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American Primacy in Crisis: Historical Origins and Current Pressures
April 4, 2019 @ 6:30 pm - 8:00 pm
Stephen Wertheim, Visiting Assistant Professor, Columbia University, CSS Visiting Fellow
Loren DeJonge Schulman, Deputy Director of Studies and the Leon E. Panetta Senior Fellow, CNAS
Moderated by Justin Logan, CSS
Although some scholars claim that U.S. military primacy began in the 1990s, Stephen Wertheim argues that its origins lie further back, to the early years of World War II. In 1940 and 1941, American officials and intellectuals decided that the United States should attain political-military supremacy and maintain it indefinitely. Decades later, after the Cold War ended, primacy endured, having been conceived from the start as a project to secure “world order,” not just to counter a specific enemy.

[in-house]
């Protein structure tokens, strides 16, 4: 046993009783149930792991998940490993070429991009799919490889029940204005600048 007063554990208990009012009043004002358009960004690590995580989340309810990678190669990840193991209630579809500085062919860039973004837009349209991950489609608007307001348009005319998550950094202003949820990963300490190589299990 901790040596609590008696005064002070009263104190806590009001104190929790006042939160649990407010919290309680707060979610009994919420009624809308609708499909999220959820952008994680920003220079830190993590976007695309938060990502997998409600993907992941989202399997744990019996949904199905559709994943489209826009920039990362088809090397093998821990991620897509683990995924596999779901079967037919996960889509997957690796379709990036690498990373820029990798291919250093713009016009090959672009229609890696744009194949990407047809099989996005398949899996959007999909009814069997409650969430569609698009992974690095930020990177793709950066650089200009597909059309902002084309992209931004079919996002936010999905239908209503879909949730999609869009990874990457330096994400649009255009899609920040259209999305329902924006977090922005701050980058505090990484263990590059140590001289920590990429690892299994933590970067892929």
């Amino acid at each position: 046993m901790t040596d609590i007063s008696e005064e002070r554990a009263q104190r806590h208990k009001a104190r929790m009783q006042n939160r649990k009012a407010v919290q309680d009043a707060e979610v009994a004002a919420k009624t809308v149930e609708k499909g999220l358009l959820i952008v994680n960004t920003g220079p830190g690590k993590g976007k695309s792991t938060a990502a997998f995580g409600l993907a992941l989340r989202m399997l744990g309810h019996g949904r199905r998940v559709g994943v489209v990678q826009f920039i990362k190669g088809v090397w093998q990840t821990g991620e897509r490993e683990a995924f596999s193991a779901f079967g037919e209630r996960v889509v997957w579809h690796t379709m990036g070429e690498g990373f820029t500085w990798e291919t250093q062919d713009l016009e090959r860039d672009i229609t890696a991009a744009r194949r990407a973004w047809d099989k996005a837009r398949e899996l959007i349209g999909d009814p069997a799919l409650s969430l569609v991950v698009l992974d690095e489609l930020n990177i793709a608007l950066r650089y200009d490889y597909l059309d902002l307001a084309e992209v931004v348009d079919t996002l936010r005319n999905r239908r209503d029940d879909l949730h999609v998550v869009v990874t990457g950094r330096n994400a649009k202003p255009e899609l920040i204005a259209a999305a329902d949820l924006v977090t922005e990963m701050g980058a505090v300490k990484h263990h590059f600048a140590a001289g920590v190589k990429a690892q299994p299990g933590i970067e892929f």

At the same time, primacy was adopted out of fear that otherwise world order might be subverted by a totalitarian alternative. Does that rationale still apply today, a quarter-century after the collapse of communism? Could China and/or Russia justify a revived grand strategy of global primacy? Or does primacy face a crisis of legitimacy today because it lacks a discernible rationale, creating an opening for a more restrained replacement?